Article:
Most dental plans for seniors are like ones for young people, only they’re more focused on the kind of dental care older people might need more. That includes dentures, root canals, and any surgical procedures they might need.
While Medicare Part B does cover dental health, it only covers procedures it deems medically necessary – and it might have different opinions of what’s medically necessary and what’s not. That’s why it’s important to consider carefully what dental plan to get.
Keep reading to find some great tips that can help you choose!
Consider What’s Included in the Plan
Before you decide, consider what’s included in each plan you’re looking into. How much does each focus on routine preventative care, emergency care, and complex care issues like orthodontia?
Senior citizens are more likely to need complex dental care, so the insurance plan needs to focus on that!
There are many kinds of dental care plans out there. These include
- Indemnity plans
- Managed care plans
- Discount plans
Each plan has a benefit of its own. For example, indemnity plans cover part of your dental care expenses, and discount plans give you a discount for your treatments with a doctor who partners with them.
But at the same time, doctors aren’t obligated to charge part of their payments to your indemnity plan company. On the flip side, discount plans don’t often offer too much of a discount, even if they’re cheaper.
Know How Much It’ll Cost You
Before you subscribe to a health insurance plan, look very closely at the fine print and know exactly what it’ll cost you.
Many dental care plans and health insurance, in general, require the patient to pay a “copayment” before the benefits kick in, and the amount might be significant for you. Carefully consider what monthly premium you’re paying, and plan your finances accordingly.
Which Dentists Can You See?
There is a high chance that you already have a preferred dentist for your care, and you might be partial to a dental plan that lets you keep seeing them. Many dental plans have a list of practitioners you can see, and your options might be limited – or ones you don’t like, if you choose the wrong plan.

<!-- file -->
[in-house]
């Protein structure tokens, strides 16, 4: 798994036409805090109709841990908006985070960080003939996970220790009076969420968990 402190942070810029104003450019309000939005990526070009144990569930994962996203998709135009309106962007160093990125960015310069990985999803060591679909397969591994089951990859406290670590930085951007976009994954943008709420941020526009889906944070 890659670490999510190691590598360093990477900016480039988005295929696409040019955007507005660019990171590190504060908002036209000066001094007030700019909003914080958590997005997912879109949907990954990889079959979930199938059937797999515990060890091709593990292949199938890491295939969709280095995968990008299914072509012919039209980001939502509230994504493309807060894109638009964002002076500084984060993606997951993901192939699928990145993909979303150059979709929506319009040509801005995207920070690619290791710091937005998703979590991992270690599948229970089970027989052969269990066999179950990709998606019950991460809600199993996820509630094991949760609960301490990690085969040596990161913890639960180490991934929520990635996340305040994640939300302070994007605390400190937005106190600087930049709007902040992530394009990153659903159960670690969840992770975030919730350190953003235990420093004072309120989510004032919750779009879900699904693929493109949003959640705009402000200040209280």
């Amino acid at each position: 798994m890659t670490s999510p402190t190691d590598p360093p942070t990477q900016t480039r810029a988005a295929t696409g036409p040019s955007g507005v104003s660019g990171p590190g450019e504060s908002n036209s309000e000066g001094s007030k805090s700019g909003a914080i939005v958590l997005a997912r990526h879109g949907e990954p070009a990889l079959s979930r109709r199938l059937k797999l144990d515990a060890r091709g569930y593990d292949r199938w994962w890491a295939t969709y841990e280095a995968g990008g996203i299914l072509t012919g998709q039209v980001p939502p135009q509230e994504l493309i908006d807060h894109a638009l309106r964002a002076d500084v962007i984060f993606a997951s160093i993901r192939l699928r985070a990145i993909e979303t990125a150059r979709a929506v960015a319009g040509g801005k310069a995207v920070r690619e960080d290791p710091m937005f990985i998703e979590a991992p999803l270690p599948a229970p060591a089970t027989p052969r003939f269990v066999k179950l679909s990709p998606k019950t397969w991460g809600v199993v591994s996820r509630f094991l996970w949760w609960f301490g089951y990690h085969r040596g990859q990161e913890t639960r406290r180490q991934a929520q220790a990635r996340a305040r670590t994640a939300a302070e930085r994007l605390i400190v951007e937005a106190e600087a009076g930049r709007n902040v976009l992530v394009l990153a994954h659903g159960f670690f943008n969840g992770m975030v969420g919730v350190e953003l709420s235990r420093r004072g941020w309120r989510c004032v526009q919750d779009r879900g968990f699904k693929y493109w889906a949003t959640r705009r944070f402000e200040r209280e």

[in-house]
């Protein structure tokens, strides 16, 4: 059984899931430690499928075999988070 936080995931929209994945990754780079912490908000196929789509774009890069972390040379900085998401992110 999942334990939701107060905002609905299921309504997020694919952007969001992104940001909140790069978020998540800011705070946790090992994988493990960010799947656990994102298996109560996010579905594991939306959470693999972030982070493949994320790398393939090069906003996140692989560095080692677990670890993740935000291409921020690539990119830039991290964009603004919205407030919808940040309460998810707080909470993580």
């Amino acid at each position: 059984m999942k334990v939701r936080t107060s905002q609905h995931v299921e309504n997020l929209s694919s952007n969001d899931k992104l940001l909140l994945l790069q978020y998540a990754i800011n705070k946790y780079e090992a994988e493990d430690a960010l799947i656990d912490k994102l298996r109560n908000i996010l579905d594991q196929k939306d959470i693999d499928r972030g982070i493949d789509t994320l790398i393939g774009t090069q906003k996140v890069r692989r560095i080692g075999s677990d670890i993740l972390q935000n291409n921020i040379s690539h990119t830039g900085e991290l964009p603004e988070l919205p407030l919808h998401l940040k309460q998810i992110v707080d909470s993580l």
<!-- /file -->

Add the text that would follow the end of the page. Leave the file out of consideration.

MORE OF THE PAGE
Paying a little extra money to be able to keep seeing someone who knows your medical history might be worth it, especially if you have any complex medical issues.
Not to mention how jarring the experience of meeting a dentist is for some people. Your parents’ or grandparents’ dentist may be best equipped at handling their moods, and that’s no easy task when dealing with senior patients with issues like dementia and Alzheimer’s.
Meet Your Dentist
Keeping the last point in mind, we suggest you talk to your dentist before settling on a plan. More specifically, get them to look over the general state of your dental health, have them run a series of diagnostic x-rays on you.
Once you know that, you can weigh the pros and cons of dental plans that provide more coverage for, say, routine preventative treatments than emergency care over one that provides more coverage for complex treatments. Not only might this save you a significant amount of money, but it would also ensure that the patient gets the best care, too.
Cost is usually a huge barrier between dental care and the people who need it, so this decision isn’t one that should be taken lightly. Even if you choose the right one, keep in mind that it may take between six months to a year before the plan kicks in – especially if the patients are buying it themselves.